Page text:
United States of America v. Hartman

Filing 28

OPINION & ORDER Granting Plaintiff's Motion for Summary Judgment (Dkt. 21 ). Signed by District Judge Mark A. Goldsmith. (Sandusky, K)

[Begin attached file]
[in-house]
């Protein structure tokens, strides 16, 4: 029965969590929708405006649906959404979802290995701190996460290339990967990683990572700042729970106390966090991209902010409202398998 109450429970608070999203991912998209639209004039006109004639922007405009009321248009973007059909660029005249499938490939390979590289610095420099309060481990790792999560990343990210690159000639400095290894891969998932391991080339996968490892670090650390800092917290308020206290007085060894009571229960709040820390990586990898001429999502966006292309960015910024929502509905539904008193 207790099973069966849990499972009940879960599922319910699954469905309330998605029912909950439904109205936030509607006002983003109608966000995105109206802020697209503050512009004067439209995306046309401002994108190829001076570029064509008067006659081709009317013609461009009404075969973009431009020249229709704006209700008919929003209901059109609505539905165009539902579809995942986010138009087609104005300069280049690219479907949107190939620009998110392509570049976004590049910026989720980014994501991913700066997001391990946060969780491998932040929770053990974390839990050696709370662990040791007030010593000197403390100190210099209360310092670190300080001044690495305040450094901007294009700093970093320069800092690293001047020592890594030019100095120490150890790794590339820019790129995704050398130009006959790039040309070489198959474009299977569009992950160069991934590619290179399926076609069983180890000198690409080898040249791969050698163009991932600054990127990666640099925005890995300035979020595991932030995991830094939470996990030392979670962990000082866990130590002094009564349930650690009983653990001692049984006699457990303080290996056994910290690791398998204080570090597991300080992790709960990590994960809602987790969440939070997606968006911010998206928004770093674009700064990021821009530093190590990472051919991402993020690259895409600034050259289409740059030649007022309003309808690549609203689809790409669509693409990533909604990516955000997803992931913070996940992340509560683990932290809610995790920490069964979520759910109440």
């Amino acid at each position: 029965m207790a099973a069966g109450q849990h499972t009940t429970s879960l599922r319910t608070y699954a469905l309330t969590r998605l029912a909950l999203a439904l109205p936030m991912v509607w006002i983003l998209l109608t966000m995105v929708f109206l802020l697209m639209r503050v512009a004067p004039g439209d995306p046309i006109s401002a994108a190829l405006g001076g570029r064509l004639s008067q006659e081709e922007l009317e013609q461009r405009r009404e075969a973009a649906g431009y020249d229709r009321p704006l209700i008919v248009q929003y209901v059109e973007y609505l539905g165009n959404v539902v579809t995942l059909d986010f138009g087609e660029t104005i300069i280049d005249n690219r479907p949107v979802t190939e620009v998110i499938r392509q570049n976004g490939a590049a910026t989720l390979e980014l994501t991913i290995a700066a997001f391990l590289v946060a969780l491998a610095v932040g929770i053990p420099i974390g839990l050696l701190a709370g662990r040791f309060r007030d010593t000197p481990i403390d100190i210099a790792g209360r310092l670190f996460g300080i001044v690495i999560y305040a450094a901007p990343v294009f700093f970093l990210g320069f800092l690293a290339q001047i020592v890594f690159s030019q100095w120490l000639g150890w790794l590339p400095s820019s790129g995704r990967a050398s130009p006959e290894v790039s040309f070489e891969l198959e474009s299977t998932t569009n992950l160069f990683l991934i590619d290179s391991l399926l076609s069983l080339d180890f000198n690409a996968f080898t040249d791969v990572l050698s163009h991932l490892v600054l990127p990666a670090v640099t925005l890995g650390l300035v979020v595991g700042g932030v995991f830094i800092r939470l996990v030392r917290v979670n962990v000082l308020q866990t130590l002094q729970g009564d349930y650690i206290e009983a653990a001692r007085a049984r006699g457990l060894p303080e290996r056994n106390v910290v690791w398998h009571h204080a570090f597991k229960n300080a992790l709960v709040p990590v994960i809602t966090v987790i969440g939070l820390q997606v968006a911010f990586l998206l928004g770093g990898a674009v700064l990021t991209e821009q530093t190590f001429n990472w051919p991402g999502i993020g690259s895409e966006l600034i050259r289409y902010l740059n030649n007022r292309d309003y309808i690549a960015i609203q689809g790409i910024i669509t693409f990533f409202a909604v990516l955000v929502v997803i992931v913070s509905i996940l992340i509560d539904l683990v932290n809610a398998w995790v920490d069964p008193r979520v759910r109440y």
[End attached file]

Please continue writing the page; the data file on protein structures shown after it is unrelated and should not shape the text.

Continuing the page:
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UNITED STATES DISTRICT COURT EASTERN DISTRICT OF MICHIGAN SOUTHERN DIVISION UNITED STATES OF AMERICA, Plaintiff, Case No. 16-11002 Hon. Mark A. Goldsmith vs. JON R. HARTMAN, Defendant. ____________________________/ OPINION & ORDER GRANTING PLAINTIFF’S MOTION FOR SUMMARY JUDGMENT (Dkt. 21) Plaintiff United States of America brought this action to hold Defendant John R. Hartman personally liable for his company’s failure to remit payroll taxes. Following discovery, the Government moved for summary judgment (Dkt. 21). After briefing on the motion was complete, this Court held a hearing on May 4, 2017. For the reasons stated below, the Government’s motion is granted. I. BACKGROUND Hartman was 50% co-owner and Chief Executive Officer (“CEO”) of Spectrum Tool & Design, Inc., while the company operated from April 2001 to October 2005. Pl. Statement of Material Facts (“SMF”) ¶ 1, Pl. Br. at 6. Dan Ott was 50% co-owner and Chief Operating Officer (“COO”) from April 2001 until Hartman laid him off in August 2005. Id. ¶¶ 1, 17. Both Hartman and Ott had authority to handle money for Spectrum, open and close bank accounts in its name, and sign checks. Id. ¶ 3. Generally, Hartman signed employees’ paychecks, see id. ¶ 5, whereas Ott prepared the payroll tax deposit checks, see Def. SMF ¶ 3, Def. Resp. at 4 (Dkt. 22). Until December 2003, 1   Spectrum used a third-party payroll service provider, ADP, to process its paychecks. Def. SMF ¶ 5. This involved (i) providing the necessary payroll information to ADP (hours worked, hourly rates, etc.); (ii) waiting for ADP to calculate gross payroll, including employment taxes; (iii) furnishing ADP the gross amount of monies due, including taxes; and (iv) receiving unsigned paychecks from ADP, which Hartman would sign and distribute to employees. See Pl. SMF ¶ 5. ADP would remit payroll taxes to the Government. Hartman admitted that he was the one responsible for paying ADP. Id. (citing Hartman Dep. Tr. at 78 (Dkt. 21-2)). In December 2003, Spectrum was unable to remit the full amount of gross payroll (including taxes) due to ADP, and ADP terminated the contract. Id. ¶ 6. Notably, Spectrum was able to pay employees their net payroll during this period, meaning that Spectrum was unable to remit the gross payroll due to its inability to remit the payroll tax portion. Id. ¶ 10. Hartman testified that he knew, in December 2003, that Spectrum could not timely pay its payroll taxes, but he testified that he and Ott anticipated that they would be able to pay back the shortfall in January or February 2004. Id. (citing Hartman Dep. Tr. at 114-115). After being dropped by ADP, Spectrum began using an in-house software system for handling payroll, at Ott’s behest. The Government outlines how Hartman would “juggle” non-tax bills and decide which creditors would be paid timely, versus who could wait. Id. ¶ 8. Hartman maintains that Ott was the sole person entrusted to ensure that Spectrum paid its employment taxes. Id. ¶ 9; see also Def. SMF ¶ 3 (“Mr. Ott prepared the payroll and payroll tax deposit checks.”). Notwithstanding the problem with ADP, which was caused by an inability to remit that portion of gross payroll attributable to payroll taxes, Hartman contends that he did not learn that Ott was routinely failing to pay the payroll taxes until July 2004 — at which time he arranged a meeting with the IRS to discuss the shortfalls. Pl. SMF ¶ 11; see also Hartman Dep. Tr. at 92:7-9 2   (“Q. And [July 2004 was] when you first realized that employment taxes were not being paid? A. That is correct.”). Hartman described independently discovering accounting irregularities in the in-house software; getting “nosy,” and going through Ott’s desk, where he discovered that Ott had not been paying the taxes. See Hartman Dep. Tr. at 91. Up until that point, Hartman claims that Ott “was cutting them [i.e., creating payroll tax checks] regularly,” leading Hartman to “think [Ott] was paying those.” Id. at 90:22-25. At the first meeting with the IRS, Hartman says that the IRS told him to focus on staying current and then “try to get the back ones caught up.” Pl. SMF ¶ 11. Spectrum could not stay current, however, necessitating another meeting with the IRS in October 2004. Id. ¶ 12.1 At the October 2004 meeting, “Mr. Hartman discovered that Mr. Ott had not been keeping up with Spectrum’s current taxes.” Def. SMF ¶ 13. Hartman speculated that, although some taxes were paid between July and October 2004, they were applied to the oldest delinquent quarters. See Hartman Dep. Tr. at 131. He also claimed that, during that period, Spectrum’s in-house accounting software reflected that the payroll tax checks were being cut. Id. at 135:23-25.2 Hartman acknowledges that, at that meeting, he signed tax returns (“Form 941”) for quarterly periods ending December 31, 2003 through September 30, 2004. Pl. SMF ¶ 13; see also Forms                                                              1 On pages 121-122 of his deposition, Hartman testified that payroll taxes were never withheld from his employee’s paychecks. This doesn’t appear to factor into either party’s analysis. Nor should it; whether the taxes were deducted and misspent, as opposed to not being deducted at all, is a distinction without a difference. See also Kinnie v. United States, 994 F.2d 279, 283 (6th Cir. 1993) (“[T]he taxes that were, or should have been, withheld are credited to the employee even if they are never remitted to the government; so the IRS has recourse only against the employer for their payment.” (quoting Mazo v. United States, 591 F.2d 1151, 1153 (5th Cir. 1979)) (emphasis added). 2 Hartman also attaches 10 weekly checks for payroll tax deposits, which were cut by Ott and made payable to Standard Federal Bank (which would hold the monies in deposit). Only 3 of 10 checks are stamped “paid.” See Ex. 3 to Pl. Resp. (Dkt. 22-4). 3   941, Ex. B to Pl. Mot (Dkt. 21-3). One more Form 941 — covering the quarter ending December 31, 2004 — also appears in the Government’s Exhibit B, but it was signed on January 10, 2005, at a different meeting. Hartman alleges that, notwithstanding his signature, Ott prepared the returns. See Def. SMF ¶ 13 (citing Hartman Dep. Tr. at 150:12-151:5); see also Hartman Dep. Tr. at 157. Hartman claims that he was “just signing papers that had to be signed,” and that he did not review the returns, understand them, or pay attention. Hartman Dep. Tr. at 160:6-21. The Government asserts that “[a]ll five of the employment tax returns for these periods, which were signed by Mr. Hartman, reflected that the taxes had not been paid.” Pl. SMF ¶ 14 (citing Forms 941). In fact, defense counsel objected to a similar proposition made by the Government’s counsel at Hartman’s deposition, pointing out that the first three tax returns do not report a balance due. In January 2005, Spectrum filed for Chapter 11 bankruptcy protection. Pl. SMF ¶ 19. In monthly reports to the trustee, Hartman reported that Spectrum had not paid its post-petition taxes from March through July 2005. Id. ¶ 21; see also Bankruptcy Reports, Ex. D to Pl. Mot. (Dkt. 215); Def. SMF ¶ 21 (admitting the Government’s assertion in pertinent part). Hartman testified that, beginning in March 2005, he began having “weekly conversations” with Ott regarding their “joint decision to pay the employees but not the taxes.” Hartman Dep. Tr. at 132:21-133:25. In May 2005, an IRS Revenue Officer interviewed Hartman, which interview was documented on a Form 4180. See Form 4180, Ex. G. to Pl. Mot. (Dkt. 21-8). Hartman signed the Form 4180 acknowledging that he examined the information on the form and that it was true. See also Hartman Dep. Tr. at 144:17-146:18. On the form, Mr. Hartman admitted, among other things, that he “[d]etermine[d] financial policy for the business”; “[d]irect[ed] or authorize[d] the payment 4   of bills”; “[a]uthorize[d] or sign[ed] payroll checks”; and “[a]uthorize[d] or ma[de] Fedearl Tax Deposits.” Form 4180 at 3. He indicated that he did not “[p]repare, review, sign, [or] transmit payroll tax returns.” Id. He admitted that he first became aware of the delinquent taxes in December 2003, and that while the delinquent taxes were increasing, he authorized the payment of certain of Spectrum’s other financial obligations, including payroll, utilities, rent, supplies, operating expenses, loan payments, and equipment leases. Id. at 4.3 Hartman laid off Ott in August 2005 for performance issues. Pl. SMF ¶ 17. Hartman testified that, even after he fired Ott, he still used Ott to pay Spectrum’s employment taxes. See Hartman Dep. Tr. at 31:25-32:3. On October 24, 2005, Harman filed, on behalf of Spectrum, a notice of conversion from Chapter 11 (reorganization) to Chapter 7 (liquidation). See Pl. SMF ¶ 23. Following an investigation, the Government assessed the trust fund liabilities at issue in this case. See id. ¶ 25. II. STANDARD OF DECISION On a motion for summary judgment, “facts must be viewed in the light most favorable to the nonmoving party only if there is a ‘genuine’ dispute as to those facts.” Scott v. Harris, 550 U.S. 372, 380 (2007). “Where the record taken as a whole could not lead a rational trier of fact to find for the nonmoving party, there is no genuine issue for trial.” Matsushita Elec. Industrial Co. v. Zenith Radio Corp., 475 U.S. 574, 587 (1986).                                                              3 Hartman purports to object to the admission of the Form 4180, stating that it was prepared by the “self-serving” Revenue Officer, and that he signed it “without counsel and under duress.” See Pl. SMF ¶ 24. Hartman’s response brief cites neither evidence nor a Federal Rule of Evidence in support, however, and his deposition testimony does not support this assertion. In fact, the opposite is true. As opposed to his testimony concerning the Form 941, in which he stated that he did not read the form, when asked about the Form 4180, Hartman simply acknowledged that it was his signature and that the Revenue Officer likely asked him to review the form before signing. See Hartman Dep. Tr. at 145-146. 5   “If an assessment [under § 6672] is made against a corporate officer, the burden of proof by a preponderance of the evidence is on the officer to show that he was not a responsible person or that he did not act willfully.” Cline v. United States, 997 F.2d 191, 194-195 (6th Cir. 1993) (citing Calderone v. United States, 799 F.2d 254, 258 (6th Cir. 1986) (quoting Sinder v. United States, 655 F.2d 729, 731 (6th Cir. 1981))). It does not matter who brings the suit. See Sinder, 655 F.2d at 731 (“[T]he taxpayer has the burden of showing that he was not a responsible party on both the refund claim and the counterclaim.” (Emphasis added.)). Stated differently, in the context of a § 6672 claim, “the adverse consequences from [a] lack of evidence should [be] borne” by the taxpayer. Id. at 732. This burden differentiates this case from a typical motion for summary judgment, in which the movant must establish an absence of genuine disputes of material fact to prevail (even if the non-movant is silent). Nevertheless, if Hartman can produce evidence to show a genuine issue of material fact as to whether he can overcome the presumption that the Government’s assessment is correct, this suffices to spare him from summary judgment. See, e.g., Lewis v. United States, 336 F. App’x 535, 538 & n.1 (6th Cir. 2009). In other words, even if the Government fails to definitively prove a necessary element, it will still prevail — unless Hartman creates a fact question using his own evidence. All evidence must still be considered in the light most favorable to the nonmoving party. See Kinnie v. United States, 994 F.2d 279, 282 (6th Cir. 1993). III. ANALYSIS Title 26 U.S.C. § 6672(a) provides: Any person required to collect, truthfully account for, and pay over any tax imposed by this title who willfully fails to collect such tax, or truthfully account for and pay over such tax, or willfully attempts in any manner to evade or defeat any such tax or the payment thereof, shall . . . be liable to a penalty equal to the total amount of the tax evaded, or not collected, or not accounted for and paid over. 6   The law imposes personal liability on such corporate officers so long as they are “under a duty” to pay the wrongfully diverted taxes. See 26 U.S.C. § 6671. Accordingly, § 6672 liability requires the Government to prove that the defendant “[i] is a person ‘responsible’ for paying the taxes and [ii] ‘willfully failed’ to pay the taxes due.” Noronha v. I.R.S., 352 F. App’x 18, 19 (6th Cir. 2009) (emphasis and brackets added). A. Hartman was “Responsible” “Whether one is considered a person responsible for paying over such taxes to the government under [§] 6672 is a question ‘focusing upon the degree of influence and control which the person exercised over the financial affairs of the corporation, and, specifically, disbursements of funds and the priority of payments to creditors.’” Kinnie, 994 F.2d at 283 (quoting Gephart v. United States, 818 F.2d 469, 473 (6th Cir. 1987)). The list of factors used to consider whether a party is “responsible” includes: 1. the duties of the officer as outlined by the corporate by-laws; 2. the ability of the individual to sign checks of the corporation; 3. the identity of the officers, directors, and shareholders of the corporation; 4. the identity of the individuals who hired and fired employees; and 5. the identity of the individuals who are in control of the financial affairs of the corporation. Id. “Moreover, liability requires the existence of only significant as opposed to absolute control of the corporation’s finances.” Id. (emphasis added). “‘Generally, such a person is one with ultimate authority over expenditure of funds since such a person can fairly be said to be responsible for the corporation’s failure to pay over its taxes, or more explicitly, one who has authority to direct payment of creditors.’” Id. (quoting Gephart, 818 F.2d at 473). Hartman was a responsible person under the statute; he has not created a fact question on this point. 7   It is undisputed that, in practice, Hartman had no responsibilities related to calculating or paying the payroll taxes (whether via in-house accounting software or the weekly IRS remittance schedule). Nor does the Government dispute that Ott maintained this duty even after he was laid off in May 2005. It is further undisputed that Hartman had the authority to pay the payroll taxes if he wished to do so. Nevertheless, Hartman is responsible. Kinnie is illustrative. There, as here, there were two 50/50 co-owners. Kinnie, 994 F.2d at 281. The taxpayer-defendant was Kinnie; his partner was Blinstrub. Blinstrub, the company’s president, ran the company on a day-to-day basis; Kinnie, the vice president, maintained that he was only a “passive investor.” Blinstrub testified that the company failed to pay its taxes so that the company could continue operations. The tax delinquencies appeared on the year-end reports, “which were provided to Blinstrub.” Id. Invoking his status as a passive investor, Kinnie argued that he was not a “responsible person” under § 6672. The Sixth Circuit rejected this argument, stating: [U]ncontested facts exist which show that Kinnie was a “responsible person” under the statute. Kinnie does not dispute certain facts such as: he was a vice-president and 50 percent shareholder of EMTS during all the quarters that EMTS failed to pay withholding taxes, he had authority to sign checks on behalf of EMTS, he had an accountant review the books for possible diversion of corporate funds in March 1987,[4] and he forced Blinstrub to leave the corporation and ultimately shut down EMTS. Id. at 284. The Sixth Circuit also flatly rejected Kinnie’s defense that he had “delegated” the duty to pay the taxes to Blinstrub, stating that “there may be more than one person deemed a ‘responsible person’ within a corporation” and “one who possesses significant control over the                                                              4 The quarters at issue in Kinnie were “the last quarter of 1985, the first three quarters of 1986, and the second quarter of 1987.” 994 F.2d at 282. Thus, the fact that Kinnie hired an accountant in March 1987 appears relevant only to the fact that Kinnie was, generally speaking, engaged/involved. 8   company’s financial affairs may not escape liability by delegating the task of paying over the taxes to someone else.” Id. In closing, the court stated: During the quarters at issue and thereafter, Kinnie possessed the status, duty, and authority necessary to be a responsible person under [§] 6672, as evidenced by his title, his stock ownership, his check writing authority, and his ability to force Blinstrub out of the business and close down EMTS. The fact that Kinnie did not always exercise his powers during the quarters at issue does not absolve him of his responsibility. Id.5 Every single basis for finding Kinnie to be a “responsible person” is present here. Hartman possessed the same title, ownership interest, check-writing authority, and ability to force his coowner out of the business as Kinnie did.6 And, just as Kinnie was able to commission an inspection of the books to see if his partner was misappropriating funds, Hartman initiated meetings with the IRS upon discovering that the accounting balances didn’t add up. In fact, Hartman had more responsibility and involvement than the taxpayer in Kinnie, assuming the duties of handling payroll and payments to non-IRS creditors. And, finally, Hartman presents the same defenses that were rejected in Kinnie: that it was Ott’s job to handle the taxes, and Hartman was unaware of the deficiencies until after the fact. Accordingly, Kinnie controls. Hartman is a “responsible person” under the statute.7                                                              5 Kinnie also cited with approval a First Circuit case, in which the treasurer and 45% shareholder was held “responsible” even though he “had never handled the day-to-day operation and had no direct involvement at all with the corporation during the quarters at issue.” Kinnie, 994 F.2d at 284 (citing Thomsen v. United States, 887 F.2d 12, 16-17 (1st Cir. 1989)). 6 Hartman also had (and exercised) authority to unilaterally force layoffs of lower-level employees. See Hartman Dep. Tr. at 111:15-24 (“I pushed some people out the door in ‘05. . . . I didn’t ask, I just did it.”). 7   See also Noronha, 352 F. App’x at 19-20 (plaintiff was liable as “responsible person” because she (i) was 50% shareholder, (ii) had check-writing authority, (iii) had “treasurer/secretary” titles, and (iv) control over financial affairs, evidenced by filing income tax return and calling meeting 9   B. Hartman Acted Willfully “Willfulness is present if the responsible person had knowledge of the tax delinquency and knowingly failed to rectify it when there were available funds to pay the government.” Gephart, 818 F.2d at 475. “More than mere negligence is required for ‘willfulness’; a person is not ‘willful’ if as a result of negligence he is unaware of the default in the payment of payroll taxes . . . . But willful conduct may also include ‘a reckless disregard for obvious or known risks . . . .’” Calderone, 799 F.2d at 259-260 (quoting Bolding v. United States, 565 F.2d 663, 672 (Ct. Cl. 1979)). “The responsible party need not exhibit an intent to defraud the IRS or some other evil motive; all that is necessary to demonstrate willfulness is the existence of an intentional act to pay other creditors before the federal government.” Bell v. United States, 355 F.3d 387, 393 (6th Cir. 2004). The Government makes two arguments in the alternative: (i) Hartman knew that the taxes were not being paid, but continued to pay operating expenses; and (ii) Hartman recklessly disregarded a known or obvious risk that employment taxes were not being paid. This Court holds for the Government on its second argument, i.e., that Hartman recklessly disregarded an obvious risk that the taxes were not being paid, and it declines to reach the first.                                                              to discuss tax deficiencies); Gephart, 818 F.2d at 474 (non-officer plaintiff was liable as “responsible person” because he (i) was responsible for ordinary day-to-day administrative and operating functions of the business; (ii) had authority to sign checks with no monetary limit; (iii) dealt with the company’s creditors and suppliers; (iv) had authority to negotiate regarding tax liability with the State of Michigan, and (v) had responsibility to sign and distribute net payroll checks). Both Noronha and Gephart further support the Government’s position. In addition to his ownership interest, check-writing authority, and contact with non-IRS creditors, Hartman exercised authority to call meetings to discuss the tax deficiencies; and, as shown by his participation in the July and October 2004 meeting with the IRS, he had authority to negotiate with the IRS. 10   In Harold v. United States, the Sixth Circuit held that there was no question of material fact whether the taxpayer willfully failed to remit the taxes, largely on the basis that the taxpayer was indisputably aware that the company was having tax problems. The court stated: Appellant knew that Harold’s Market’s payroll tax deposits were sometimes late. Because of prior problems at [a different store not at issue], he understood the importance of submitting payroll taxes. He knew that the IRS sends out notices when payroll taxes are not paid, and he admitted receiving and paying such notices. He at times applied “personal accounts, general accounts, anything it took to get them paid.” He acknowledged that he was at times “aware that federal tax deposits were not being made.” * * * Appellant by his own admission “did nothing” to ensure that the IRS was in fact fully paid . . . even though he generated more than enough liquidation proceeds to pay the bill. Instead, he “assumed” that others would take care of it. Harold v. United States, 195 F. App’x 358, 365 (6th Cir. 2006). Hartman became fully aware of Ott’s deception in July 2004. See Hartman Dep. Tr. at 91:1-92:9 (describing Hartman’s discovery of accounting irregularities and his subsequent search of Ott’s desk, during which he discovered checks that were cut but not remitted). Yet Hartman’s response states: [D]uring the fourth quarter of 2004, [Hartman] could see reports that showed that Mr. Ott had been cutting checks payable to the IRS for employment taxes as was required by Revenue Officer following the October 2004 meeting. It was not until later that Mr. Hartman discovered that most of these checks were never remitted to the IRS. Def. Resp. at 20 (emphasis added). Thus, Hartman attempts to establish that he had no idea that Ott was cooking the books — and, therefore, that Hartman had no reason to exercise oversight of Ott — until the fourth quarter of 2004 or “later.” But the record evidence shows that Hartman discovered Ott’s fishy accounting during the previous quarter. Hartman claims that, despite the events of July 2004, he continued to trust Ott to pay the taxes until October 2004, after which he 11   learned, again, that the taxes were not being remitted. Yet, again, he placed his trust in Ott and declined to exercise any oversight of Spectrum’s accounting. See Def. Resp. at 8 (“Following the October 2004 conference, Mr. Hartman was led to believe that Mr. Ott would follow IRS instructions.”). Hartman’s conduct constitutes reckless disregard. In In re Premo, 116 B.R. 515, 533 (Bankr. E.D. Mich. 1990), the bankruptcy court surveyed three typical scenarios in which a finding of willfulness can be based on reckless disregard.8 Two of these are particularly apt here: [First,] courts have held that reliance upon the statements of a person in control of the finances of a company [here, Ott] may constitute reckless disregard when the circumstances show that the responsible person [here, Hartman] knew that the person making the statements was unreliable. This requires a finding that the responsible person had knowledge that the other individual had in the past failed to perform adequately with regard to the financial affairs of the taxpayer entity. Second, courts have held that willful conduct also includes failure to investigate or to correct mismanagement after having noticed that withholding taxes have not been remitted to the Government. This requires a finding that the responsible person had “notice” that the taxes had not been remitted in the past. Id. (quoting I.R.S. v. Blais, 612 F. Supp. 700, 708 (D. Mass. 1985) (citing Kalb v. United States, 505 F.2d 506, 511 (2nd Cir. 1974), cert. denied, 421 U.S. 979 (1975)) (emphasis added); see also Byrne v. United States, No. 06-12179, 2015 WL 4642845, at *6 (E.D. Mich. Aug. 4, 2015) (relying                                                              8 The Sixth Circuit later disapproved of In re Premo on other grounds. See Bell v. United States, 355 F.3d 387, 395 (6th Cir. 2004). Bell disapproved of In re Premo’s definition of funds that are “encumbered.” Funds are “encumbered” when the taxpayer is legally obligated to to use them for a paritcular purpose, and when that obligation is “superior to the interests of the IRS.” Id. A taxpayer can only be liable under § 6672 if there were “unencumbered” funds available to pay the IRS. Huizinga v. United States, 68 F.3d 139 (6th Cir. 1995). Here, there was no allegation that the funds at issue were encumbered; thus, using the funds for purposes other than paying the IRS was not excusable. 12   on another person to pay taxes comprises “reckless disregard” when that person has a record of unreliability vis-à-vis payroll taxes). Both of these types of recklessness describe Hartman. Three separate red flags — at least two of which Hartman fully appreciated prior to the tax period at issue here —should have caused Hartman, as a “responsible person,” to exercise oversight of the taxes. See Hartman Dep. Tr. at 247 (“Q. [S]o in July of 2004 when you contacted the IRS … did you explain that you were not compliant at that point? A. Yes. . . . Q. And did she tell you at that point [October 6, 2004] again that you were not compliant? A. Yes.”). Hartman does claim that, “following the October 2004 conference,” he attempted to further investigate whether Ott was complying with his duties by scrutinizing Spectrum’s accounting software, noting that “[t]he tax portions were already out and cut, the payroll was cut, everything was cut.” Def. SMF ¶ 15 (quoting Hartman Dep. Tr. at 248:1225). But Hartman’s deposition reveals that a check having been “cut” did not mean that the taxes were paid: in July 2004, he found unremitted checks in Ott’s desk, despite the fact that “those checks were cut.” Hartman Dep. Tr. at 91-92. By disregarding repeated red flags that Ott was not paying the payroll taxes — several of which occurred prior to the tax periods at issue here — Hartman acted recklessly and, therefore, willfully under the statute. Hartman’s only arguments to the contrary, such as that he did not discover Ott’s inability to timely remit the payroll taxes until a later date, are contradicted by the record evidence, including Hartman’s own deposition. IV. CONCLUSION For the reasons set forth above, the Government’s motion for summary judgment (Dkt. 21) is granted. The parties shall submit a proposed judgment, approved as to form, on or before August 13   18, 2017. If there is a dispute regarding the form of the judgment, the Government should file a motion for entry of a judgment by that date. SO ORDERED. Dated: July 26, 2017 Detroit, Michigan s/Mark A. Goldsmith MARK A. GOLDSMITH United States District Judge CERTIFICATE OF SERVICE The undersigned certifies that the foregoing document was served upon counsel of record and any unrepresented parties via the Court's ECF System to their respective email or First Class U.S. mail addresses disclosed on the Notice of Electronic Filing on July 26, 2017. s/Karri Sandusky Case Manager 14